PWD Files


Shortage of occupational therapists limits help for PWDs

March 4, 2013

Audio slideshow by JENNYVEE SY

PERSONS with disabilities are guaranteed the right to habilitation and rehabilitation by both the United Nations Convention on the Rights of PWDs and the country’s Magna Carta for PWDs.

Yet the outmigration of Filipino physical and occupational therapists to richer countries has severely impaired the delivery of this service to PWDs, especially to children.

The World Health Organization’s World Report on Disability identifies the Philippines as among the countries most affected by the migration of therapists and its knock-on effect called the “global care chain” “In their home countries, other relatives have to step in to act as caregivers,” the report said.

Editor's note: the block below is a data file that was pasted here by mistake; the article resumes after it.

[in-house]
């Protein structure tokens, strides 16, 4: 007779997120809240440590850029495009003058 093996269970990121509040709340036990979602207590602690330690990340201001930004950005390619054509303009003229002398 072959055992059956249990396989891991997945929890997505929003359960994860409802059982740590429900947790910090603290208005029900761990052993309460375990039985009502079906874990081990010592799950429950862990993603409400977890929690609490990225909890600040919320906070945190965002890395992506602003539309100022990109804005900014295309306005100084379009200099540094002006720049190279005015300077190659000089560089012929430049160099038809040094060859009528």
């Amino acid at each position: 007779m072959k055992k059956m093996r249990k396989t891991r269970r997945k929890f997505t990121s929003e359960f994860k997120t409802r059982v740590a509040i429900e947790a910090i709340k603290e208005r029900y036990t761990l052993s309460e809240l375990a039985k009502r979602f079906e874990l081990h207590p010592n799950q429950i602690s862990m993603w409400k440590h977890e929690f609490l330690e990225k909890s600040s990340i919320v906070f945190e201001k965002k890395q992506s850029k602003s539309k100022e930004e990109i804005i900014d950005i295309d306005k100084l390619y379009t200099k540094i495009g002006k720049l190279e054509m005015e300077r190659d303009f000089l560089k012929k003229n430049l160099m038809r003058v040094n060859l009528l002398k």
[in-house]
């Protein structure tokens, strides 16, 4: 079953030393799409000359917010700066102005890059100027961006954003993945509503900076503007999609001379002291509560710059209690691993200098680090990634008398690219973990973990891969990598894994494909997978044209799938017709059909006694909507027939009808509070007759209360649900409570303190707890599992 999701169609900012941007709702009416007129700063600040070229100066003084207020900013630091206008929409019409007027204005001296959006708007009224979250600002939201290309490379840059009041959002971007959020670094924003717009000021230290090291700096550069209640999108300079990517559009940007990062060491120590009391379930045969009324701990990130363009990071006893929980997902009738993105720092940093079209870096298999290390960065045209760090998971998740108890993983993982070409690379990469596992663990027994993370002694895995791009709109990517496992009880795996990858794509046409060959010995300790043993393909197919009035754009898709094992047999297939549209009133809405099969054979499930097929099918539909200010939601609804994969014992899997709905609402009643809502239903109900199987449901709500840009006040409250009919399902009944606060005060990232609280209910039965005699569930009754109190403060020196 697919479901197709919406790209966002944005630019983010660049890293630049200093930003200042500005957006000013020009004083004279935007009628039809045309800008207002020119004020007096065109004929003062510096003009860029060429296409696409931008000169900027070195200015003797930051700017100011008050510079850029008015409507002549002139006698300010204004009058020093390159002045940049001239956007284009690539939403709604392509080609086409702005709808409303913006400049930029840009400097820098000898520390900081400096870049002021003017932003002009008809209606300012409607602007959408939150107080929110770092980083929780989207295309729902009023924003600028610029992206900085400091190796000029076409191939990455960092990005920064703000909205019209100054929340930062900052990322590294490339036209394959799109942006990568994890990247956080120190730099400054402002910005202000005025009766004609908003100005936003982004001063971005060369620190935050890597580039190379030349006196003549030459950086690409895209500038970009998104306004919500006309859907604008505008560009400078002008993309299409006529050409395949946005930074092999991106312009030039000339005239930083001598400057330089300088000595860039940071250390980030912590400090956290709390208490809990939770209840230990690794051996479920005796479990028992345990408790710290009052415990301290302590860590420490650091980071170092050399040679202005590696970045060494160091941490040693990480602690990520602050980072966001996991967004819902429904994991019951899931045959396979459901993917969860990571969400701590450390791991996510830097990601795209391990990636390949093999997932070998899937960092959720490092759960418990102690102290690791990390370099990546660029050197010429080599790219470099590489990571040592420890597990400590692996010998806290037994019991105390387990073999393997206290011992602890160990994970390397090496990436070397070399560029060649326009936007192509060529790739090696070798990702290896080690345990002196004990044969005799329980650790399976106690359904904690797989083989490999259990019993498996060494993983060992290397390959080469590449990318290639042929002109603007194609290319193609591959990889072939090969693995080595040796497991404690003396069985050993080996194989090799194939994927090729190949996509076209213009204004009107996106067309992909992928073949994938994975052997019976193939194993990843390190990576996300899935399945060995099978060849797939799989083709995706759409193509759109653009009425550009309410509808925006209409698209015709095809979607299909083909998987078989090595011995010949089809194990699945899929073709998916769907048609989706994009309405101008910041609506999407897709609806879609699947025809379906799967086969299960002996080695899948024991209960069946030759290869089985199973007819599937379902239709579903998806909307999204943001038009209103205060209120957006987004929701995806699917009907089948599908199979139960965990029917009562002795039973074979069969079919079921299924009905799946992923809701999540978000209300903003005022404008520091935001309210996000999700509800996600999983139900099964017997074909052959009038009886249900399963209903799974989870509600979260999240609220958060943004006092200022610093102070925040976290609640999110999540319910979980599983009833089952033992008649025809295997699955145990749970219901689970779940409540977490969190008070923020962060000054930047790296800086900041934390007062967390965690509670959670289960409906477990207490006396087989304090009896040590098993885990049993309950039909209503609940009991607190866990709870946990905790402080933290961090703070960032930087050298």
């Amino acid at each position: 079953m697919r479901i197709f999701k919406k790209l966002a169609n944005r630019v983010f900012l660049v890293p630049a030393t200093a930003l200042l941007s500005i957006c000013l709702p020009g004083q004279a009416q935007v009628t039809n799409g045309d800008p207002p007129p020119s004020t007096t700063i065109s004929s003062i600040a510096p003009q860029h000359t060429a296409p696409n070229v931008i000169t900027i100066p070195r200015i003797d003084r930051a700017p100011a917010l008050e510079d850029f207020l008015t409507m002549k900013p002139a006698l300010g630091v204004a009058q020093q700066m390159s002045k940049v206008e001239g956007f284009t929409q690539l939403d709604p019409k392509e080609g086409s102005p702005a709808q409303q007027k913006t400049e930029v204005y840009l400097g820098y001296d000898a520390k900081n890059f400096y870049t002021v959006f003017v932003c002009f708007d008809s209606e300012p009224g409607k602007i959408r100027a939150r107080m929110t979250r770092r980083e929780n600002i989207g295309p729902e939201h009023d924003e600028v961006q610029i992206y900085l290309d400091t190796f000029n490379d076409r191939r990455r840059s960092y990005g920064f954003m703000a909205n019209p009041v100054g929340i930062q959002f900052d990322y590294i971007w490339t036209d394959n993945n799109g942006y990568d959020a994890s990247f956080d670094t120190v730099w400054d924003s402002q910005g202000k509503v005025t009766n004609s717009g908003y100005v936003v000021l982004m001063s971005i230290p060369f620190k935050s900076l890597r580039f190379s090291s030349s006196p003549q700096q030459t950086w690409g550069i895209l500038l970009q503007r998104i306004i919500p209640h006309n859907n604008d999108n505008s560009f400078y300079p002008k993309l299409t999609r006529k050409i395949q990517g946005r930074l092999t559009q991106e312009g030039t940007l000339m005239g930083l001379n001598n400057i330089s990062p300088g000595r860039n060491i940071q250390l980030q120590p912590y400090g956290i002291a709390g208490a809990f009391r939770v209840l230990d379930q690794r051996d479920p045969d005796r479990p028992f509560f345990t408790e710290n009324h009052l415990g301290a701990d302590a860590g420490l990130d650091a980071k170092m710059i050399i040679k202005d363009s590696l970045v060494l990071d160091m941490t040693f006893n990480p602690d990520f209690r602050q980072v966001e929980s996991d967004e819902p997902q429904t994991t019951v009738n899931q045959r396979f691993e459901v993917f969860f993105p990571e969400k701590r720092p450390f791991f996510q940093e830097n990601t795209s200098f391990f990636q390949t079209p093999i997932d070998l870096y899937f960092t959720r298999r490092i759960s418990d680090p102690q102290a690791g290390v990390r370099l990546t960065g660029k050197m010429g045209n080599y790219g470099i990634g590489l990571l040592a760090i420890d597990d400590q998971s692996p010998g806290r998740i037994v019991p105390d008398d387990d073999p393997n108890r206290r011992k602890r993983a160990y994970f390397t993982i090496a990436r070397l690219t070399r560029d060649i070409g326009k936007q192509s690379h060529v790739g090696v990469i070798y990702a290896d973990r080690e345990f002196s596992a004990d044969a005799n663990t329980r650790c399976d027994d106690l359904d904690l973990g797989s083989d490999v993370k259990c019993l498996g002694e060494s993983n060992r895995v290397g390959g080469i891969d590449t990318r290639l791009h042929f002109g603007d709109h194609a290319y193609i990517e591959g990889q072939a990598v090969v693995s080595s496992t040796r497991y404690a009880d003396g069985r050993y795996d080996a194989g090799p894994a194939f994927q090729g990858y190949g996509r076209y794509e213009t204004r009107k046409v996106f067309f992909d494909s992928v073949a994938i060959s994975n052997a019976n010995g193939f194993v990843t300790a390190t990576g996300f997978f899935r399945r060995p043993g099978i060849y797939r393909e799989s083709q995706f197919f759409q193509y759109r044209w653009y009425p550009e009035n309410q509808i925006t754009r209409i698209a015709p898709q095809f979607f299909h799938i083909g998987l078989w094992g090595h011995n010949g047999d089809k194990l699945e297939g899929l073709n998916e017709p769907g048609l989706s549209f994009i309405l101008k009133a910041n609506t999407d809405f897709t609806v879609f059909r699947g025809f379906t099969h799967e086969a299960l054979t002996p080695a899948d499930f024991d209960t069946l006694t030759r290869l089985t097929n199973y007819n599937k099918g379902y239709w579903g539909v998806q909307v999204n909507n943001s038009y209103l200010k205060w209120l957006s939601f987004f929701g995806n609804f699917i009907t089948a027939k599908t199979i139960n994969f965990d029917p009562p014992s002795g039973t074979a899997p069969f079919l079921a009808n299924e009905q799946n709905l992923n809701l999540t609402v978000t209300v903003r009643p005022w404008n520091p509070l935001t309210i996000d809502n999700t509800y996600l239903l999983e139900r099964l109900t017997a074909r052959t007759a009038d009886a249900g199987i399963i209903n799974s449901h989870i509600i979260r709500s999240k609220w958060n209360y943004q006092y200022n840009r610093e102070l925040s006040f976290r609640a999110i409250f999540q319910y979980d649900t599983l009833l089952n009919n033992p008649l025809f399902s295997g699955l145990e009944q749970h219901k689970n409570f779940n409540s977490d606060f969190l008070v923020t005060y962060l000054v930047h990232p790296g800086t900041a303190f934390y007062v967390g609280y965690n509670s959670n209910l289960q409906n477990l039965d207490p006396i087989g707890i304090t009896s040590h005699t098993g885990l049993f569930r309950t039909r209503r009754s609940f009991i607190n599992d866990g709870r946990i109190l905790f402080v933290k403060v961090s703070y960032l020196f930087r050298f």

Raina Reyes, 24, a licensed occupational therapist, tells Jennyvsee Sy in this audio slideshow what happens when there aren’t enough therapists in the country:

Read the script.

(The audio slideshow was produced by Jennyvee Sy, a senior journalism student at the University of the Philippines-Diliman, for her J196 seminar class under VERA Files trustee Yvonne T. Chua.) 


Sayaw Hataw Galaw from Link Center for the Deaf on Vimeo.

In partnership with Boeing Global Corporate Citizenship, LINK Center for the Deaf has launched a series of road shows to help raise deaf awareness in different communities.
The LINK Center for the Deaf Performing Arts Group and the Quezon City Performing Arts Development Foundation Inc., performed on July 5 at the Festival Mall in Alabang.
The second road show was held on July 25 at the Eastwood Mall in Quezon City.
The upcoming shows:
Lucky Chinatown Mall, Binondo – Aug. 1
Robinson’s Magnolia, Quezon City – Aug. 8,

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